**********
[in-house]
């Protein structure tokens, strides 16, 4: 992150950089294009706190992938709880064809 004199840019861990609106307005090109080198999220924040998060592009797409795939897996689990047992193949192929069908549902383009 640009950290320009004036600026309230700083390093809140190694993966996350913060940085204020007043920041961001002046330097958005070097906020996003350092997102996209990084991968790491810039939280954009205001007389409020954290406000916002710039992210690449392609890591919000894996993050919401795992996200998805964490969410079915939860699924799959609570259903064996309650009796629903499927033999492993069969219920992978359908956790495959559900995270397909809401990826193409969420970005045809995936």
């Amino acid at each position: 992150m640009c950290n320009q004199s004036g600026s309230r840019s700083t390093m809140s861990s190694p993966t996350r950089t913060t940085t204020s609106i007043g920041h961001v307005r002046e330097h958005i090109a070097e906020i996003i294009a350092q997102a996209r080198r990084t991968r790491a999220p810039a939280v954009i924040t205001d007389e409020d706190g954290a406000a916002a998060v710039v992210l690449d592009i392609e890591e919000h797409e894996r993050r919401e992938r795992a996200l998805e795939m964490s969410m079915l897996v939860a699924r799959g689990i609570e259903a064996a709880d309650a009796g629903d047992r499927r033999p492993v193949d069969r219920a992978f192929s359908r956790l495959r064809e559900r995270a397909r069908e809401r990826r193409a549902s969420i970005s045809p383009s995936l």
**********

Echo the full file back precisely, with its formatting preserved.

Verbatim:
[in-house]
């Protein structure tokens, strides 16, 4: 992150950089294009706190992938709880064809 004199840019861990609106307005090109080198999220924040998060592009797409795939897996689990047992193949192929069908549902383009 640009950290320009004036600026309230700083390093809140190694993966996350913060940085204020007043920041961001002046330097958005070097906020996003350092997102996209990084991968790491810039939280954009205001007389409020954290406000916002710039992210690449392609890591919000894996993050919401795992996200998805964490969410079915939860699924799959609570259903064996309650009796629903499927033999492993069969219920992978359908956790495959559900995270397909809401990826193409969420970005045809995936």
């Amino acid at each position: 992150m640009c950290n320009q004199s004036g600026s309230r840019s700083t390093m809140s861990s190694p993966t996350r950089t913060t940085t204020s609106i007043g920041h961001v307005r002046e330097h958005i090109a070097e906020i996003i294009a350092q997102a996209r080198r990084t991968r790491a999220p810039a939280v954009i924040t205001d007389e409020d706190g954290a406000a916002a998060v710039v992210l690449d592009i392609e890591e919000h797409e894996r993050r919401e992938r795992a996200l998805e795939m964490s969410m079915l897996v939860a699924r799959g689990i609570e259903a064996a709880d309650a009796g629903d047992r499927r033999p492993v193949d069969r219920a992978f192929s359908r956790l495959r064809e559900r995270a397909r069908e809401r990826r193409a549902s969420i970005s045809p383009s995936l």